The Global Response to HIV/AIDS
International efforts to combat HIV began in the first decade of the epidemic with the creation of the WHO’s Global Programme on AIDS in 1987. UNAIDS was formed in 1996 to serve as the UN system’s coordinating body and to help galvanize worldwide attention to AIDS. The role of affected country governments and civil society also has been critical to the response. Over time, funding by donors and others has increased and several key initiatives have been launched:
- In 2000, all nations agreed to global HIV targets to halt and begin to reverse the spread of HIV by 2015, as part of the UN Millennium Development Goals (MDGs), and the World Bank launched its Multi-Country AIDS Program (MAP).
- In 2001, a United Nations General Assembly Special Session on HIV/AIDS (UNGASS) was convened and the Global Fund was created. More recently, at the June 2011 UNGASS meeting, world leaders adopted a new Declaration that reaffirmed commitments and called for an intensification of efforts to combat the epidemic through new commitments and targets.13
- Most funding has come from international donor governments who disbursed $8.5 billion in 2013, up from $1.2 billion in 2002, to address HIV in low- and middle-income countries.12 Hard hit countries have also provided significant resources to address their epidemics. The Global Fund has committed more than $16 billion for HIV efforts in more than 100 countries to date,14 and the private sector including foundations and corporations, also plays a major role, particularly the Bill & Melinda Gates Foundation which has committed more than $2.5 billion for HIV, with additional funding provided to the Global Fund.15
- UNAIDS estimates global HIV funding totaled $19.1 billion in 2013, however, this total is below the UNAIDS estimate of $22 to $24 billion needed to address the impacts of HIV.12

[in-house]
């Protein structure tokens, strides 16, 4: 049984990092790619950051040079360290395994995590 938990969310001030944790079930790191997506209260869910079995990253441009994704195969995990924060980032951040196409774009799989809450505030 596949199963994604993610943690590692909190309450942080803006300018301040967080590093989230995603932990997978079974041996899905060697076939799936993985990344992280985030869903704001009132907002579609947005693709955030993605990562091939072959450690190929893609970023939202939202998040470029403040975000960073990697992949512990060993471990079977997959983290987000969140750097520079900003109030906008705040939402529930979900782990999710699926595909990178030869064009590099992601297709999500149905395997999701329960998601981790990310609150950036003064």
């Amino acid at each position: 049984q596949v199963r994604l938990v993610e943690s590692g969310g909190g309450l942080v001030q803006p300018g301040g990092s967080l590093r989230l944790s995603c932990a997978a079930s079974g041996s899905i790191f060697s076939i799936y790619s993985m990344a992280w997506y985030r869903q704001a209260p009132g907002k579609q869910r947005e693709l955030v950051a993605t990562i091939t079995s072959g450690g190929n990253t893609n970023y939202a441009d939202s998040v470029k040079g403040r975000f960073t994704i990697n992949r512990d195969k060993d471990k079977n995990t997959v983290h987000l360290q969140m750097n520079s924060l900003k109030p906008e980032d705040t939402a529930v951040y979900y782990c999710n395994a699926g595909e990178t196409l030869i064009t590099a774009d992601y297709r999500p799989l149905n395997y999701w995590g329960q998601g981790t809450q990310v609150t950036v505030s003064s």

- UNAIDS. GAP Report; 2013.
- UNAIDS. 2014 Epidemiological slides – GAP report; 2014.
- WHO/UNAIDS/UNICEF. Global update on HIV treatment 2013; June 2013.
- WHO. Tuberculosis: http://www.who.int/mediacentre/factsheets/fs104/en/index.html.
WHO. Tuberculosis and HIV: http://www.who.int/hiv/topics/tb/en/index.html.
- Population Reference Bureau. 20123 World Population Data Sheet; 2013.
- Global HIV Prevention Working Group. Behavior Change for HIV Prevention: (Re) Considerations for the 21st Century; August 2008.
- UNAIDS. Report on the Global AIDS Epidemic; 2013.
U.S. Congress. P.L. 108-25; May 27, 2003.
- U.S. Congress. Public Law No: 113-56; December 2, 2013.
- Kaiser Family Foundation analysis of data from the Office of Management and Budget, Agency Congressional Budget Justifications, and Congressional Appropriations Bills. Totals include funding for HIV and the Global Fund. FY 2015 is President’s Budget Request to Congress.
KFF/UNAIDS. Financing the Response to HIV in Low- and Middle-Income Countries: International Assistance from Donor Governments in 2013; July 2014.
UNAIDS. 2011 Political Declaration on HIV/AIDS; 2011, available at: http://www.unaids.org/en/aboutunaids/unitednationsdeclarationsandgoals/2011highlevelmeetingonaids/.
Global Fund. Grants Portfolio; accessed July 2014, available at: http://portfolio.theglobalfund.org/en/Home/Index.
Bill & Melinda Gates Foundation, HIV Strategy Overview; accessed July 2014, available at: http://www.gatesfoundation.org/What-We-Do/Global-Health/HIV#OurStrategy.